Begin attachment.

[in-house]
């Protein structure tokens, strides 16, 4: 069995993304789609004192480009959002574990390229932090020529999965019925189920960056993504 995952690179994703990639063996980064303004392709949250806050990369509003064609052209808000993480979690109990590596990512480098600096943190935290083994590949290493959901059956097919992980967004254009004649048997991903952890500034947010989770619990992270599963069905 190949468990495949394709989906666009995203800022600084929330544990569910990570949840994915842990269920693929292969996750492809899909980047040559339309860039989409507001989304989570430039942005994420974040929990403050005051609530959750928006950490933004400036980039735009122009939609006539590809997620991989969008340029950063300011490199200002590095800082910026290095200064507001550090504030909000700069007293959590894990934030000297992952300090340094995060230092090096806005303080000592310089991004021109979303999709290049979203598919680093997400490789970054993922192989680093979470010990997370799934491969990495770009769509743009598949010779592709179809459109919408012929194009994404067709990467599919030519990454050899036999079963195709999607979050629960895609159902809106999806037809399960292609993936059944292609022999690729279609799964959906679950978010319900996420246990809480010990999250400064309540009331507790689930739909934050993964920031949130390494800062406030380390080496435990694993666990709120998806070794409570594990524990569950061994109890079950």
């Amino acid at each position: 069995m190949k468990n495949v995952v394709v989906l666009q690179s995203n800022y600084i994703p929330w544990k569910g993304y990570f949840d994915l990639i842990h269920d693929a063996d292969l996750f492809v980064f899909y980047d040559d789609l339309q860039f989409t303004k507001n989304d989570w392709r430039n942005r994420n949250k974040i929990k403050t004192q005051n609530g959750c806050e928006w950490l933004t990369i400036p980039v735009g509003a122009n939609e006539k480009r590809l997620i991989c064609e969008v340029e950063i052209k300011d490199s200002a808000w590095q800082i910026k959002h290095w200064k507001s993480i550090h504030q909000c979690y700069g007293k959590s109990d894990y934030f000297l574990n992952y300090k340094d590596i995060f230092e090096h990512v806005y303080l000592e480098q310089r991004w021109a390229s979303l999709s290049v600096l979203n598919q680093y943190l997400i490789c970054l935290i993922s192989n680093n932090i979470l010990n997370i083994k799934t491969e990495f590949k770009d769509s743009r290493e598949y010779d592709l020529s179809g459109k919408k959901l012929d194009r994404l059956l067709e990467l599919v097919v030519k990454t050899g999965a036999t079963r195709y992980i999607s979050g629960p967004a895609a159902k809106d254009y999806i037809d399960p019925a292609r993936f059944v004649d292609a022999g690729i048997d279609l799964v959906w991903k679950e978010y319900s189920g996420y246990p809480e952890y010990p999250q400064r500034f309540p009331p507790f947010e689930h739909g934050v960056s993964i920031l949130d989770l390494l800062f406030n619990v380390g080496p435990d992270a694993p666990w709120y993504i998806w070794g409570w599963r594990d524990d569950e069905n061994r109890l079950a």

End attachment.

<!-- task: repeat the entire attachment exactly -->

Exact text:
[in-house]
């Protein structure tokens, strides 16, 4: 069995993304789609004192480009959002574990390229932090020529999965019925189920960056993504 995952690179994703990639063996980064303004392709949250806050990369509003064609052209808000993480979690109990590596990512480098600096943190935290083994590949290493959901059956097919992980967004254009004649048997991903952890500034947010989770619990992270599963069905 190949468990495949394709989906666009995203800022600084929330544990569910990570949840994915842990269920693929292969996750492809899909980047040559339309860039989409507001989304989570430039942005994420974040929990403050005051609530959750928006950490933004400036980039735009122009939609006539590809997620991989969008340029950063300011490199200002590095800082910026290095200064507001550090504030909000700069007293959590894990934030000297992952300090340094995060230092090096806005303080000592310089991004021109979303999709290049979203598919680093997400490789970054993922192989680093979470010990997370799934491969990495770009769509743009598949010779592709179809459109919408012929194009994404067709990467599919030519990454050899036999079963195709999607979050629960895609159902809106999806037809399960292609993936059944292609022999690729279609799964959906679950978010319900996420246990809480010990999250400064309540009331507790689930739909934050993964920031949130390494800062406030380390080496435990694993666990709120998806070794409570594990524990569950061994109890079950």
């Amino acid at each position: 069995m190949k468990n495949v995952v394709v989906l666009q690179s995203n800022y600084i994703p929330w544990k569910g993304y990570f949840d994915l990639i842990h269920d693929a063996d292969l996750f492809v980064f899909y980047d040559d789609l339309q860039f989409t303004k507001n989304d989570w392709r430039n942005r994420n949250k974040i929990k403050t004192q005051n609530g959750c806050e928006w950490l933004t990369i400036p980039v735009g509003a122009n939609e006539k480009r590809l997620i991989c064609e969008v340029e950063i052209k300011d490199s200002a808000w590095q800082i910026k959002h290095w200064k507001s993480i550090h504030q909000c979690y700069g007293k959590s109990d894990y934030f000297l574990n992952y300090k340094d590596i995060f230092e090096h990512v806005y303080l000592e480098q310089r991004w021109a390229s979303l999709s290049v600096l979203n598919q680093y943190l997400i490789c970054l935290i993922s192989n680093n932090i979470l010990n997370i083994k799934t491969e990495f590949k770009d769509s743009r290493e598949y010779d592709l020529s179809g459109k919408k959901l012929d194009r994404l059956l067709e990467l599919v097919v030519k990454t050899g999965a036999t079963r195709y992980i999607s979050g629960p967004a895609a159902k809106d254009y999806i037809d399960p019925a292609r993936f059944v004649d292609a022999g690729i048997d279609l799964v959906w991903k679950e978010y319900s189920g996420y246990p809480e952890y010990p999250q400064r500034f309540p009331p507790f947010e689930h739909g934050v960056s993964i920031l949130d989770l390494l800062f406030n619990v380390g080496p435990d992270a694993p666990w709120y993504i998806w070794g409570w599963r594990d524990d569950e069905n061994r109890l079950a």